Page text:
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Program areas in this edition:
Supporting Families
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A newsletter of Napa Valley Community Foundation

June 2013

When the economic recession hit in 2008, we watched as many nonprofits had to make radical shifts in operations as a result of sudden funding decreases.


But, the truth is, change is a constant for nearly all public charities. In fact, it should be.


Like any business, nonprofits must adapt in order to stay relevant, and meet the evolving needs of their clients and the community. The ability to change or adapt is vital, regardless of an agency's size or mission, or upticks and downturns in the economy.


Our experience meeting with Board and executive leadership of nonprofits has shown us that well-managed agencies are able to navigate change. Such organizations share some fundamental traits, including:  

  • An organizational culture of learning. Investing in-at all levels of the org chart-skill development and leadership. The Boys and Girls Club agencies in Napa and St. Helena/Calistoga are good examples of nonprofits that nurture employees so they can grow with the organization.
  • Responsiveness to clients and community. Piloting new programs or altering existing ones, in order to fill gaps or meet emerging needs. One example is Community Action of Napa Valley's Food Bank program, which redesigned its food pantry model so clients have access to more products and are supported to make healthier choices, while at the same time reducing the amount of food that is thrown out.
  • Leadership that is proactive. Planning by Board members and the executive director so the organization can weather significant changes, like leadership transitions or fiscal turbulence. For instance, Napa Emergency Women's Services' Board invested in thoughtful fiscal planning that has yielded a 10-month operating reserve for the organization--an uncommon asset in the nonprofit sector.

This issue of Community Link features a relatively young agency that has some of the above attributes.


If you'd like to support this or any other effort, please complete a donor recommendation form and fax it to us at 254.7955.  Give us a call at 254.9565 if you have any questions. 


If you'd like to read past issues of the newsletter, go to 


Julia DeNatale and Marla Tofle  

Philanthropic Services Staff


ParentsCANSupporting Families

Families of children with disabilities get connected to a network of support


Agency:  Napa Valley Child Advocacy Network, Incorporated (dba ParentsCAN)

Support Needed:  $7,500

Purpose:  Operating expenses


When a parent learns their child has been diagnosed with a developmental disability or mental illness, it can be overwhelming. Oftentimes parents feel they don't know where to begin, or who to turn to for help.


A group of parents of children with special needs started ParentsCAN (PCAN) in 2005 to serve as a resource center for these families, and helped 350 of them in its first year.


Today, PCAN helps more than 900 households annually by connecting parents to services offered at 50 local partner agencies.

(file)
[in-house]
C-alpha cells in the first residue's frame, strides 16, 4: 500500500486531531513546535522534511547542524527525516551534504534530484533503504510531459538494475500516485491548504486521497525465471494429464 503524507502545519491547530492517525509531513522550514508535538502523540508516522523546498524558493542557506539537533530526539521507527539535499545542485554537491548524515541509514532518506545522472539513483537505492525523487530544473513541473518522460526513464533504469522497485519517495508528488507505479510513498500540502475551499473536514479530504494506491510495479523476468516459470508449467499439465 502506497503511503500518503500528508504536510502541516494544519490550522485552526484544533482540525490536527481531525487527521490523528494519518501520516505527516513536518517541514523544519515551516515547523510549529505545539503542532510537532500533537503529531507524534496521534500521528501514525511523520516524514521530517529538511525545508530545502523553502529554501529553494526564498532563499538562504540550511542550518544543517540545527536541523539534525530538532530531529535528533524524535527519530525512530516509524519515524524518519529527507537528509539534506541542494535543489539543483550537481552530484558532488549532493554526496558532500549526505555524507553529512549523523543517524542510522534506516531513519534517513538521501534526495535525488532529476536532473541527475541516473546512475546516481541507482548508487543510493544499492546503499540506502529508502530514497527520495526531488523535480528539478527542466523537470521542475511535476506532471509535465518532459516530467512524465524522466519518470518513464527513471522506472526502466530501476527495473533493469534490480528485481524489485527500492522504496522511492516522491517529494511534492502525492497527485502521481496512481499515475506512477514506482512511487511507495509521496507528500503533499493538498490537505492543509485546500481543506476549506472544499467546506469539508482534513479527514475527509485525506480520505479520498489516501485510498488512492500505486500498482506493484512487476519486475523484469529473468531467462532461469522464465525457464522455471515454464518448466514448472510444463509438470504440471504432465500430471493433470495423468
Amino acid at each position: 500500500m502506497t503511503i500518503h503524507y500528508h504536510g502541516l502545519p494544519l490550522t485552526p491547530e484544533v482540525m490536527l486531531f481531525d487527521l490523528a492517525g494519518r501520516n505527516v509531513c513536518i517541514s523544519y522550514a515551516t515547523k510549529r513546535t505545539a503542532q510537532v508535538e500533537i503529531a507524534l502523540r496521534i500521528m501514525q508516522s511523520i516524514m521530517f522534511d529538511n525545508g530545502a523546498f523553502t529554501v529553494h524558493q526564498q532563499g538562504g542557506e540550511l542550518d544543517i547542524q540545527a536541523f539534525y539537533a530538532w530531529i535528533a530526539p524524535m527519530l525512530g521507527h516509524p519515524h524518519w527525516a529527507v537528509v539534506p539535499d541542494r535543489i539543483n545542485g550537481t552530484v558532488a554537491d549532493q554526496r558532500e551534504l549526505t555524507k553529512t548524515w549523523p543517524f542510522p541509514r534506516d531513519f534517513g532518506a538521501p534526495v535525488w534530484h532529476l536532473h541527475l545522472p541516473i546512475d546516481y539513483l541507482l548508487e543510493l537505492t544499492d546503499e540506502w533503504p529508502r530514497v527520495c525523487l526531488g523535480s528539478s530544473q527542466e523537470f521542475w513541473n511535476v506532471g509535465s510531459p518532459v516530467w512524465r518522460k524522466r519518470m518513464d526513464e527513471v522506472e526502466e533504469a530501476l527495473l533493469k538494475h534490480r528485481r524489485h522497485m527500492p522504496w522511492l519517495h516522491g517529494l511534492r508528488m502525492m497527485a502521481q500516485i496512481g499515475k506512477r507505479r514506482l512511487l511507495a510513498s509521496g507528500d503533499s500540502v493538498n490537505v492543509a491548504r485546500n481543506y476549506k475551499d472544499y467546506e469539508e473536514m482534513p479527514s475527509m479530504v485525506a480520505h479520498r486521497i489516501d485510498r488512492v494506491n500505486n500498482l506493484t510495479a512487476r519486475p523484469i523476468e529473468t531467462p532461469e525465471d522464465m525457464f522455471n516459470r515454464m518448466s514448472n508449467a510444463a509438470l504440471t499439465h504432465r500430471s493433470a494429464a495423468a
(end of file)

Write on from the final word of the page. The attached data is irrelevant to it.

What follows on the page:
PCAN's staff, called advocates, work one-on-one with families to help them: determine their disabled child's eligibility for benefits; and, navigate complex systems like medical care, health insurance and public school special education.


These advocates frequently accompany parents to meetings with doctors or school administrators, which ties in with PCAN's core approach: that parents learn to advocate on behalf of their kids. To that end, PCAN also offers a parent-to-parent peer mentoring program, community symposiums held three times a year, plus a few dozen education classes and support groups. Topics include: Autism; grandparents raising special needs grandchildren; and, special education rights and responsibilities.


PCAN also has responded to clients' needs by piloting new programs. For example, when state funding for early diagnosis was slashed, the nonprofit trained staff to identify and address developmental delays in children birth to age three. An increase in the number of kids in the Valley diagnosed with ADD/ADHD also prompted PCAN to start a class on the topic.


PCAN provides all services free-of-charge (more than half of clients are low-income) and in both English and Spanish (52 percent are Latino). The agency's 20 staff members are well-versed in clients' issues--each has an immediate family member with special needs.


A few years ago, PCAN's Board invested in leadership transition planning, in anticipation of its founder's retirement. Last year, a longtime staffer that had grown into roles of increasing responsibility was named executive director. The new leadership completed a strategic plan now being implemented.


PCAN's annual budget is $955,000; 55 percent comes from government contracts, and the balance is raised through donors, fundraisers and grants.


Your support will help parents continue to advocate for their special needs children.


Napa Valley Child Advocacy Network, Incorporated (dba ParentsCAN)

1909 Jefferson Street

Napa, CA 94559


Contact: Marlena Garcia, Executive Director


Contact the Community Foundation